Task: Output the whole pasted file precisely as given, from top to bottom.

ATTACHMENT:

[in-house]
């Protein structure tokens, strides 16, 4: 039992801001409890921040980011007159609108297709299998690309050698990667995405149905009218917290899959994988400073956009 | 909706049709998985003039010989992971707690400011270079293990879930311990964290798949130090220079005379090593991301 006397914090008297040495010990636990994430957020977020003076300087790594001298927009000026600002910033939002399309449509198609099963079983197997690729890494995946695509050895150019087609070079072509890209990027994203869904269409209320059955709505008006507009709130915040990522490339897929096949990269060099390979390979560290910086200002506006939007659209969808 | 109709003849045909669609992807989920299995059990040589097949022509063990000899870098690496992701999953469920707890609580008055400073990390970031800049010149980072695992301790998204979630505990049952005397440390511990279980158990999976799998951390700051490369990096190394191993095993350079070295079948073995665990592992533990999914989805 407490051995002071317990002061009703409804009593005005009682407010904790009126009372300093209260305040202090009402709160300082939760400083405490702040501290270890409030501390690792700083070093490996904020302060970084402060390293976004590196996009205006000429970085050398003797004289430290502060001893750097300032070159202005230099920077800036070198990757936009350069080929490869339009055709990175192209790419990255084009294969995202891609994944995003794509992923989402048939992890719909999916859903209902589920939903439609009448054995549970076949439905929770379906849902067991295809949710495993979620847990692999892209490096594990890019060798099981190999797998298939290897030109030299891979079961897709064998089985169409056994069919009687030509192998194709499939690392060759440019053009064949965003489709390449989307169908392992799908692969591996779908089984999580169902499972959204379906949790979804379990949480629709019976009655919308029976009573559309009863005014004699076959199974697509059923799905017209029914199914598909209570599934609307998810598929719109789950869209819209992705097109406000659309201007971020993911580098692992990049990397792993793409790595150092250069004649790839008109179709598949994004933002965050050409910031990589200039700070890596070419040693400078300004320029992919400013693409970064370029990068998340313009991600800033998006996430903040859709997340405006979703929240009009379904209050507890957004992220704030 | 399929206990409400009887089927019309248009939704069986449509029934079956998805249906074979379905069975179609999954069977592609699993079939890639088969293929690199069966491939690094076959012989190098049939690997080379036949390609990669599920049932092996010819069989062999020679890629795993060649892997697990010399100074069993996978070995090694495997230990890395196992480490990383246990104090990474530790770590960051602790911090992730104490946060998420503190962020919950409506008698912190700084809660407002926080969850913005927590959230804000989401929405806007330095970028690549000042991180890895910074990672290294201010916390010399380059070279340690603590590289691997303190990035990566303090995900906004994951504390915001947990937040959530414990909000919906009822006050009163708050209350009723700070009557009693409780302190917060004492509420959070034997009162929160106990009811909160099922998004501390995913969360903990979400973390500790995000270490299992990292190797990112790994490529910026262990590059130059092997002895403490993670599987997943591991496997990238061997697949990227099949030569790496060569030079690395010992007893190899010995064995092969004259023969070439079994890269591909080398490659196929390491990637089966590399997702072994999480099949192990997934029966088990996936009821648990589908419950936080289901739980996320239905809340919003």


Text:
[in-house]
């Protein structure tokens, strides 16, 4: 039992801001409890921040980011007159609108297709299998690309050698990667995405149905009218917290899959994988400073956009 | 909706049709998985003039010989992971707690400011270079293990879930311990964290798949130090220079005379090593991301 006397914090008297040495010990636990994430957020977020003076300087790594001298927009000026600002910033939002399309449509198609099963079983197997690729890494995946695509050895150019087609070079072509890209990027994203869904269409209320059955709505008006507009709130915040990522490339897929096949990269060099390979390979560290910086200002506006939007659209969808 | 109709003849045909669609992807989920299995059990040589097949022509063990000899870098690496992701999953469920707890609580008055400073990390970031800049010149980072695992301790998204979630505990049952005397440390511990279980158990999976799998951390700051490369990096190394191993095993350079070295079948073995665990592992533990999914989805 407490051995002071317990002061009703409804009593005005009682407010904790009126009372300093209260305040202090009402709160300082939760400083405490702040501290270890409030501390690792700083070093490996904020302060970084402060390293976004590196996009205006000429970085050398003797004289430290502060001893750097300032070159202005230099920077800036070198990757936009350069080929490869339009055709990175192209790419990255084009294969995202891609994944995003794509992923989402048939992890719909999916859903209902589920939903439609009448054995549970076949439905929770379906849902067991295809949710495993979620847990692999892209490096594990890019060798099981190999797998298939290897030109030299891979079961897709064998089985169409056994069919009687030509192998194709499939690392060759440019053009064949965003489709390449989307169908392992799908692969591996779908089984999580169902499972959204379906949790979804379990949480629709019976009655919308029976009573559309009863005014004699076959199974697509059923799905017209029914199914598909209570599934609307998810598929719109789950869209819209992705097109406000659309201007971020993911580098692992990049990397792993793409790595150092250069004649790839008109179709598949994004933002965050050409910031990589200039700070890596070419040693400078300004320029992919400013693409970064370029990068998340313009991600800033998006996430903040859709997340405006979703929240009009379904209050507890957004992220704030 | 399929206990409400009887089927019309248009939704069986449509029934079956998805249906074979379905069975179609999954069977592609699993079939890639088969293929690199069966491939690094076959012989190098049939690997080379036949390609990669599920049932092996010819069989062999020679890629795993060649892997697990010399100074069993996978070995090694495997230990890395196992480490990383246990104090990474530790770590960051602790911090992730104490946060998420503190962020919950409506008698912190700084809660407002926080969850913005927590959230804000989401929405806007330095970028690549000042991180890895910074990672290294201010916390010399380059070279340690603590590289691997303190990035990566303090995900906004994951504390915001947990937040959530414990909000919906009822006050009163708050209350009723700070009557009693409780302190917060004492509420959070034997009162929160106990009811909160099922998004501390995913969360903990979400973390500790995000270490299992990292190797990112790994490529910026262990590059130059092997002895403490993670599987997943591991496997990238061997697949990227099949030569790496060569030079690395010992007893190899010995064995092969004259023969070439079994890269591909080398490659196929390491990637089966590399997702072994999480099949192990997934029966088990996936009821648990589908419950936080289901739980996320239905809340919003």